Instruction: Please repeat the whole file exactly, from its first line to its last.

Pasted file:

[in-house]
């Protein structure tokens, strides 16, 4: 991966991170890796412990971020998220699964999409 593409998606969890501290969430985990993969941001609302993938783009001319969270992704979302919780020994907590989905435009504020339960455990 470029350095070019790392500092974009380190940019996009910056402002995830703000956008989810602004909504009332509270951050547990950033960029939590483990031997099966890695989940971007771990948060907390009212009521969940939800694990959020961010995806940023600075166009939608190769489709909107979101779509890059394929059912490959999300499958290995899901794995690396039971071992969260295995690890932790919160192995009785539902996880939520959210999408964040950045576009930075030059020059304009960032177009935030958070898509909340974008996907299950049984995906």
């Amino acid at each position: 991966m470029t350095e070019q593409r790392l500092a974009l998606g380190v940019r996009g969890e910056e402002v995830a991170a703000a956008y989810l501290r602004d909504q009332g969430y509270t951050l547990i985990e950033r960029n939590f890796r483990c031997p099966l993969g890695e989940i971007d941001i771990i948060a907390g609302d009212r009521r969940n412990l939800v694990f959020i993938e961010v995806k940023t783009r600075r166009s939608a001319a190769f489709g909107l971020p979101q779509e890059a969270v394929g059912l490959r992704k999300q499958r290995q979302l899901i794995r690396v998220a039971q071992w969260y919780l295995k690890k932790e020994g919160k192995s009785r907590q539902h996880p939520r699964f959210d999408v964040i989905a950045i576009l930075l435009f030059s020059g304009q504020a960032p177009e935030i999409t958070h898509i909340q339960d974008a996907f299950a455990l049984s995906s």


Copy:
[in-house]
């Protein structure tokens, strides 16, 4: 991966991170890796412990971020998220699964999409 593409998606969890501290969430985990993969941001609302993938783009001319969270992704979302919780020994907590989905435009504020339960455990 470029350095070019790392500092974009380190940019996009910056402002995830703000956008989810602004909504009332509270951050547990950033960029939590483990031997099966890695989940971007771990948060907390009212009521969940939800694990959020961010995806940023600075166009939608190769489709909107979101779509890059394929059912490959999300499958290995899901794995690396039971071992969260295995690890932790919160192995009785539902996880939520959210999408964040950045576009930075030059020059304009960032177009935030958070898509909340974008996907299950049984995906």
């Amino acid at each position: 991966m470029t350095e070019q593409r790392l500092a974009l998606g380190v940019r996009g969890e910056e402002v995830a991170a703000a956008y989810l501290r602004d909504q009332g969430y509270t951050l547990i985990e950033r960029n939590f890796r483990c031997p099966l993969g890695e989940i971007d941001i771990i948060a907390g609302d009212r009521r969940n412990l939800v694990f959020i993938e961010v995806k940023t783009r600075r166009s939608a001319a190769f489709g909107l971020p979101q779509e890059a969270v394929g059912l490959r992704k999300q499958r290995q979302l899901i794995r690396v998220a039971q071992w969260y919780l295995k690890k932790e020994g919160k192995s009785r907590q539902h996880p939520r699964f959210d999408v964040i989905a950045i576009l930075l435009f030059s020059g304009q504020a960032p177009e935030i999409t958070h898509i909340q339960d974008a996907f299950a455990l049984s995906s």